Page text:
formal consequences. The laboratory literature finds many
instances in which accountability produces powerful effects
on behavior through mechanisms as simple as the "identifiability" of the individual actor, an expectation that actions
must be explained, and the mere presence of an observer.
Transparency of practice permits professional accountability. Schools like Kansas City's Kauffman Charter School in

20 | EDUCATION WEEK | January 25, 2017 | www.edweek.org/go/commentary

Missouri are creating literal transparency by putting interior
windows on classrooms. But others remain bound by rules
that reject transparency, such as the Chicago public schools'
blanket prohibition of any use of classroom video in teacher
evaluations. Professional accountability means that teachers
cannot close their doors and teach any way they please.
Nor should professional accountability apply only to teachers. Tools like the Vanderbilt Assessment of Leadership in Education create professional accountability for school leaders,
by giving teachers input on the evaluation of their principals,
in a 360-style approach that is common in the business world
through incorporating input from supervisors, subordinates,
peers, and oneself.
Some schools are also recognizing that professional accountability involves client input. Pittsburgh is among the school
districts now using student surveys to inform evaluations of
educators, just as is routinely done at the college level. The
results of those surveys predict how much students learn in
class. Students can distinguish the teachers who are challenging them to learn from those who are not.
Differentiating performance is a hallmark of professional
accountability. President Obama's Department of Education
may have been overzealous in seeking to evaluate teachers
based on test scores, but its support for ratings scales that
recognize exceptional teachers was on the mark. Los Angeles recently took a step in the wrong direction when, in an
agreement with the local teachers' union, it eliminated the
top category of performance. As a result, the district will
again become an inverted Lake Wobegon in which all teachers are satisfactory and none are above average. This is belied
not only by reams of research but also by what every parent
knows to be true: Some teachers are exceptional. They should
be recognized-and their colleagues should be learning from
them.
As policymakers and educators take advantage of the federal Every Student Succeeds Act's new flexibility, we hope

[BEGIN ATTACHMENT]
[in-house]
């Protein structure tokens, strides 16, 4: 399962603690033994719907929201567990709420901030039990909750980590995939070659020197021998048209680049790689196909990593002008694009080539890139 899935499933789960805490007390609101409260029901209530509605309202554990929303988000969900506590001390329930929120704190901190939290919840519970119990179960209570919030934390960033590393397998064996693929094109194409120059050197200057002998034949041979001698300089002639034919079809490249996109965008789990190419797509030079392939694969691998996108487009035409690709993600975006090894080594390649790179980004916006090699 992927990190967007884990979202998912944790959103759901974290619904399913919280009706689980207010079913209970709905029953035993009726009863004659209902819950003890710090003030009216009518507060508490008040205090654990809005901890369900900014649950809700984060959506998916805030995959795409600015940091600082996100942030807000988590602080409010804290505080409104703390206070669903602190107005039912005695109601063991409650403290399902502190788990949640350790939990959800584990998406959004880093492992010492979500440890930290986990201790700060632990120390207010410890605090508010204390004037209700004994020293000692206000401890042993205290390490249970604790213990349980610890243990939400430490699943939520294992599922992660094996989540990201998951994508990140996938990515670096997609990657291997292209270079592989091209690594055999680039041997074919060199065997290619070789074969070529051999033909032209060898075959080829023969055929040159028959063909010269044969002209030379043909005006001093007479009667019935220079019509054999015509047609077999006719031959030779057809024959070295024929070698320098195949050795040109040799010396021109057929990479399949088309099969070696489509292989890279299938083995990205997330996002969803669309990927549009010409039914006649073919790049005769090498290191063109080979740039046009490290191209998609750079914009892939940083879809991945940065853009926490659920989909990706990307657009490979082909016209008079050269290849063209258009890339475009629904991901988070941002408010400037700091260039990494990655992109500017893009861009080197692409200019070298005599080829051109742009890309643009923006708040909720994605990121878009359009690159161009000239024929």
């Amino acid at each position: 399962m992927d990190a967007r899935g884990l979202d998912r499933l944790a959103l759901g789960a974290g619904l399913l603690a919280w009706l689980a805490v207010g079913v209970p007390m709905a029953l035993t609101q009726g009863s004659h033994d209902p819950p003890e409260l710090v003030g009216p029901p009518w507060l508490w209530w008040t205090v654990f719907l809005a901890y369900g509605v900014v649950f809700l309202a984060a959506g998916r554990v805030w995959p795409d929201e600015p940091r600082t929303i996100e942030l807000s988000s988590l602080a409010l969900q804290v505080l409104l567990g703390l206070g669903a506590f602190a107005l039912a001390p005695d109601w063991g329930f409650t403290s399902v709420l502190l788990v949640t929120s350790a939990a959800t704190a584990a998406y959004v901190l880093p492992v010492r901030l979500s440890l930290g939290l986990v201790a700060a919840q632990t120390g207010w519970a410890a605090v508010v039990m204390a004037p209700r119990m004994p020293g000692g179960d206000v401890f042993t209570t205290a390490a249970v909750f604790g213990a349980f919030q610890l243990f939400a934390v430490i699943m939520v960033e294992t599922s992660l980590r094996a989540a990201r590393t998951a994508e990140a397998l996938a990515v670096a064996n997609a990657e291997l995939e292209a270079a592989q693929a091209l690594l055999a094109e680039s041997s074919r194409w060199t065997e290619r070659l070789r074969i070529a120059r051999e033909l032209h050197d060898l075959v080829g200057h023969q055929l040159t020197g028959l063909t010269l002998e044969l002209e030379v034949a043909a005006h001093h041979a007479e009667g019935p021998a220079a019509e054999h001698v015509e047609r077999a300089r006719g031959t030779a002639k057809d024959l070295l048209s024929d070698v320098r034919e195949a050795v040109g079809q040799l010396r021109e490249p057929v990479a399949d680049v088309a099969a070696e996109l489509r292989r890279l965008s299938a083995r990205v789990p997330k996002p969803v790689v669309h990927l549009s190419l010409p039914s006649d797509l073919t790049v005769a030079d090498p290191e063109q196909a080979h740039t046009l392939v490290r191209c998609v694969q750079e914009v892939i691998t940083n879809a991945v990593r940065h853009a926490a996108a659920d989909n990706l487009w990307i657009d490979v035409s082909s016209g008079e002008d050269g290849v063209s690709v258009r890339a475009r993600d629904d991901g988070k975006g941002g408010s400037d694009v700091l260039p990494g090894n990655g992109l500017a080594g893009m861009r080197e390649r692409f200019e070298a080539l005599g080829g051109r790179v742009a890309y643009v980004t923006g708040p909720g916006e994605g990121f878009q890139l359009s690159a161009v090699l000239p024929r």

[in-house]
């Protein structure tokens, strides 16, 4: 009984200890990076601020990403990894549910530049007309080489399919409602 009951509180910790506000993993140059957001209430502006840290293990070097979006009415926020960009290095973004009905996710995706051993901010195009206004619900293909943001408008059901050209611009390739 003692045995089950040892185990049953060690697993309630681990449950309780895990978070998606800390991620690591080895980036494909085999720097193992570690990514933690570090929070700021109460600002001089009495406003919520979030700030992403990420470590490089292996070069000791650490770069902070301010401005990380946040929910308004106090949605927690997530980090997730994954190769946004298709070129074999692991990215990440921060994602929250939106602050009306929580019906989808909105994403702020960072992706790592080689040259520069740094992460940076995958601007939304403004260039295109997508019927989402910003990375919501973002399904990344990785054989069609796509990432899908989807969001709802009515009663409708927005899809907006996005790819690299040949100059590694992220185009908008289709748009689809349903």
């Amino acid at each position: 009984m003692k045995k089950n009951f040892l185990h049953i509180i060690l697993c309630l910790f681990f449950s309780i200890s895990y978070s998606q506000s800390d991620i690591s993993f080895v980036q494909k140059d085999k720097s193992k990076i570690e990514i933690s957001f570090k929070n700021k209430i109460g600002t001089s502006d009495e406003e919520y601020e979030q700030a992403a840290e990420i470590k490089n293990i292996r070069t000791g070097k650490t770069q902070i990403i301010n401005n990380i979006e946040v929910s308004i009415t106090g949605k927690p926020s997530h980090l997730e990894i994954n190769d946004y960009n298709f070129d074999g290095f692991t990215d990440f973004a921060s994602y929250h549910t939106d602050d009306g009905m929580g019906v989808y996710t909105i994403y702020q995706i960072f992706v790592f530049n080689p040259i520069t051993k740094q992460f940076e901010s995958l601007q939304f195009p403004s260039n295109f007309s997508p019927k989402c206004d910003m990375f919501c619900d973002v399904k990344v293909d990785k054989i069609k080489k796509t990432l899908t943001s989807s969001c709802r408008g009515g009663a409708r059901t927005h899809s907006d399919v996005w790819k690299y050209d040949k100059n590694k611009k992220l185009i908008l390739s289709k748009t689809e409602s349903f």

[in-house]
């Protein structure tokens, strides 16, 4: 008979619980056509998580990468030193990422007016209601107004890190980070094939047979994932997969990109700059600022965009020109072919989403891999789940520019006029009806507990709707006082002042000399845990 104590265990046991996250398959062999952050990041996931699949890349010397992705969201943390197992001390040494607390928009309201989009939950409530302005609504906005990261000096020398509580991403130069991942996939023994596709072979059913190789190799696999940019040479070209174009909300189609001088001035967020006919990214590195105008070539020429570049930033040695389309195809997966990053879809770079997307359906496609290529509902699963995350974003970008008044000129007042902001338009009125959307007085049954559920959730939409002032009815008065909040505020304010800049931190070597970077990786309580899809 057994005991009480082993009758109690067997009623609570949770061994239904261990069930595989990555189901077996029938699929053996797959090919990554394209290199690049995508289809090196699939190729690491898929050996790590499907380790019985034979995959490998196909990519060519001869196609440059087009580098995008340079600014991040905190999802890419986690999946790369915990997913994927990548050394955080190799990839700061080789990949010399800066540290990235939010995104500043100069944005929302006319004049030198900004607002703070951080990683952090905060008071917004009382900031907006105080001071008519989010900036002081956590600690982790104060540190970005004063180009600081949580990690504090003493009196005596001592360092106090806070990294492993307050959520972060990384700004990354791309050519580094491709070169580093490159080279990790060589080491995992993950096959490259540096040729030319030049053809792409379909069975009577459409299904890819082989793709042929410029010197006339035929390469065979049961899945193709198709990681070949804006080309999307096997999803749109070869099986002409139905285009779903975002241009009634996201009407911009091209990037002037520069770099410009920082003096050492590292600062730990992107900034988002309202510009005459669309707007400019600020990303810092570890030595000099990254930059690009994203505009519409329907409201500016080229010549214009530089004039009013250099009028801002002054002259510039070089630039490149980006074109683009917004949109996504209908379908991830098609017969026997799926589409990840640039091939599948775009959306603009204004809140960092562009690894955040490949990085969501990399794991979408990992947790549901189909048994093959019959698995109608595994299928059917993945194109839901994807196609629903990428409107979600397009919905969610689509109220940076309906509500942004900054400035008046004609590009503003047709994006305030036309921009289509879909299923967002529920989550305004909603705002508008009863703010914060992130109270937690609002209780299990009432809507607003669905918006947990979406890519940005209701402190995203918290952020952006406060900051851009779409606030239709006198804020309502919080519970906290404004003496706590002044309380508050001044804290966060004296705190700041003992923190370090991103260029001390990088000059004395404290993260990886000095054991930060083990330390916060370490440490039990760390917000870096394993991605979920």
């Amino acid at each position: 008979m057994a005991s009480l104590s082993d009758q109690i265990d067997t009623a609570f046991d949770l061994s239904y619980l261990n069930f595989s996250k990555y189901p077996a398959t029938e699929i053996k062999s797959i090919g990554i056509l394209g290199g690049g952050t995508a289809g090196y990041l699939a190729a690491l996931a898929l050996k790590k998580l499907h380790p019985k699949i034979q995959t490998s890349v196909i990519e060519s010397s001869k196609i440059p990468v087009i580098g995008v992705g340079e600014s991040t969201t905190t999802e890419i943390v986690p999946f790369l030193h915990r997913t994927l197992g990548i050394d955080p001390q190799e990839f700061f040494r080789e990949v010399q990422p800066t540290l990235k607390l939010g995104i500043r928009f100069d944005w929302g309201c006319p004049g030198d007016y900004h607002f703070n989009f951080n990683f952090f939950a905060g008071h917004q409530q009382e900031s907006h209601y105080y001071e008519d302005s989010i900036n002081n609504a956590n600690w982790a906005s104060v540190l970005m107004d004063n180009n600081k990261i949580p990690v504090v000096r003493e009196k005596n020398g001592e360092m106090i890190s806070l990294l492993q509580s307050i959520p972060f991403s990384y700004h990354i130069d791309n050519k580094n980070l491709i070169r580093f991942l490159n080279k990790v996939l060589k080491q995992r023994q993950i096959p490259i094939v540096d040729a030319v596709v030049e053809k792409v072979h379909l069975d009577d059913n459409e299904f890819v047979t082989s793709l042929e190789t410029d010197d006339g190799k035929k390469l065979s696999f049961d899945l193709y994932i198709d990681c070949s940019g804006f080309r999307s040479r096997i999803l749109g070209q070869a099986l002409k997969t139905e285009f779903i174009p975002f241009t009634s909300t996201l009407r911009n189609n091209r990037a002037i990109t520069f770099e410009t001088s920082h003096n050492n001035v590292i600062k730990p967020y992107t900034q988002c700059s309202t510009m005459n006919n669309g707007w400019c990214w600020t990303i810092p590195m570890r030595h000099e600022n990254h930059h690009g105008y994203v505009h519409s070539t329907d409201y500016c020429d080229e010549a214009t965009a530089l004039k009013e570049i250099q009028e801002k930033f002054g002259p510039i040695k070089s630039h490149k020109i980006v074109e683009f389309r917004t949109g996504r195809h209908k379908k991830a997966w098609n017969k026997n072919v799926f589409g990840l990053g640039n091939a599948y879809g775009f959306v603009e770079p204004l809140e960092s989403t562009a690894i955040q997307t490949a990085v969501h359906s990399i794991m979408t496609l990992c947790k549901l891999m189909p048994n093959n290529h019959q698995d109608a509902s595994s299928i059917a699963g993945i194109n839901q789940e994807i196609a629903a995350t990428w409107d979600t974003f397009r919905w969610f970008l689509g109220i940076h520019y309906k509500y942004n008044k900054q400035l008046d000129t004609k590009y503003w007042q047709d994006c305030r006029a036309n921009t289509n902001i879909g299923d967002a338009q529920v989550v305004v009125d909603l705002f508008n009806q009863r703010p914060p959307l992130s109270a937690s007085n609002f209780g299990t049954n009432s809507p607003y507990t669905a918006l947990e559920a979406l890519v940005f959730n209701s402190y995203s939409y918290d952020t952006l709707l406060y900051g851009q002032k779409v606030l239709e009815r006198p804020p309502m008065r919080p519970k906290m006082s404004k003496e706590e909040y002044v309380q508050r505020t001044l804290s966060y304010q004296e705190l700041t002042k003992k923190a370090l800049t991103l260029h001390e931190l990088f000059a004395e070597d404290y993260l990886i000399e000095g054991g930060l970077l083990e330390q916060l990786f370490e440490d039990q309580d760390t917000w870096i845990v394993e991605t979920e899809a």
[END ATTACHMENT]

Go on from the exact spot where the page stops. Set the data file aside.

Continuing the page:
they keep these facts in mind: First, reducing a near-exclusive


http://www.edweek.org/go/commentary

Table of Contents for the Digital Edition of Education Week - January 25, 2017

Education Week - January 25, 2017
Black Students Most Likely To Be Arrested at School
Crossroads for K-12 Policy With Trump Now at Helm
News in Brief
Spec. Ed. Enrollments Rise
Report Roundup
Coalition for Essential Schools To End Its 33-Year Run
DIGITAL DIRECTIONS: Faster, Cheaper Tech for Schools Noted
Study of i3 Flags Issues For School Innovators
Q&A: She Recorded Classmate’s Arrest, Then Got Arrested, Too
Nominee to Head Ed. Dept. Grilled on Potential Business Conflicts
DeVos Takes Hot Seat In Confirmation Quest
State of the States
Trump Calls Nation’s Schools ‘Flush With Cash,’ Failing
JACK MARKELL: How ESSA Could Change Education for the Better
BRIAN GILL & JENNIFER LERNER: Accountability Should Add Up To More Than Test Scores
KAREN LEWIS: Betsy DeVos and Rahm Emanuel: Two Sides of the Same Coin
Letters
TopSchoolJobs Recruitment Marketplace
JULIE FLAPAN & JANE MARGOLIS: Stop Scapegoating and Start Educating
Education Week - January 25, 2017 - Crossroads for K-12 Policy With Trump Now at Helm
Education Week - January 25, 2017 - 2
Education Week - January 25, 2017 - 3
Education Week - January 25, 2017 - News in Brief
Education Week - January 25, 2017 - Report Roundup
Education Week - January 25, 2017 - 6
Education Week - January 25, 2017 - Coalition for Essential Schools To End Its 33-Year Run
Education Week - January 25, 2017 - DIGITAL DIRECTIONS: Faster, Cheaper Tech for Schools Noted
Education Week - January 25, 2017 - Study of i3 Flags Issues For School Innovators
Education Week - January 25, 2017 - 10
Education Week - January 25, 2017 - 11
Education Week - January 25, 2017 - Q&A: She Recorded Classmate’s Arrest, Then Got Arrested, Too
Education Week - January 25, 2017 - 13
Education Week - January 25, 2017 - DeVos Takes Hot Seat In Confirmation Quest
Education Week - January 25, 2017 - State of the States
Education Week - January 25, 2017 - 16
Education Week - January 25, 2017 - 17
Education Week - January 25, 2017 - Trump Calls Nation’s Schools ‘Flush With Cash,’ Failing
Education Week - January 25, 2017 - 19
Education Week - January 25, 2017 - BRIAN GILL & JENNIFER LERNER: Accountability Should Add Up To More Than Test Scores
Education Week - January 25, 2017 - KAREN LEWIS: Betsy DeVos and Rahm Emanuel: Two Sides of the Same Coin
Education Week - January 25, 2017 - Letters
Education Week - January 25, 2017 - 23
Education Week - January 25, 2017 - TopSchoolJobs Recruitment Marketplace
Education Week - January 25, 2017 - 25
Education Week - January 25, 2017 - 26
Education Week - January 25, 2017 - 27
Education Week - January 25, 2017 - JULIE FLAPAN & JANE MARGOLIS: Stop Scapegoating and Start Educating
Education Week - January 25, 2017 - CT1
Education Week - January 25, 2017 - CT2
Education Week - January 25, 2017 - CT3
Education Week - January 25, 2017 - CT4
Education Week - January 25, 2017 - SCover1
Education Week - January 25, 2017 - SCover2
Education Week - January 25, 2017 - S1
Education Week - January 25, 2017 - S2
Education Week - January 25, 2017 - S3
Education Week - January 25, 2017 - S4
Education Week - January 25, 2017 - S5
Education Week - January 25, 2017 - S6
Education Week - January 25, 2017 - S7
Education Week - January 25, 2017 - S8
Education Week - January 25, 2017 - S9
Education Week - January 25, 2017 - S10
Education Week - January 25, 2017 - S11
Education Week - January 25, 2017 - S12
Education Week - January 25, 2017 - S13
Education Week - January 25, 2017 - S14
Education Week - January 25, 2017 - S15
Education Week - January 25, 2017 - S16
Education Week - January 25, 2017 - S17
Education Week - January 25, 2017 - S18
Education Week - January 25, 2017 - S19
Education Week - January 25, 2017 - S20
Education Week - January 25, 2017 - SCover3
Education Week - January 25, 2017 - SCover4
Education Week - January 25, 2017 - CW1
Education Week - January 25, 2017 - CW2
Education Week - January 25, 2017 - CW3
Education Week - January 25, 2017 - CW4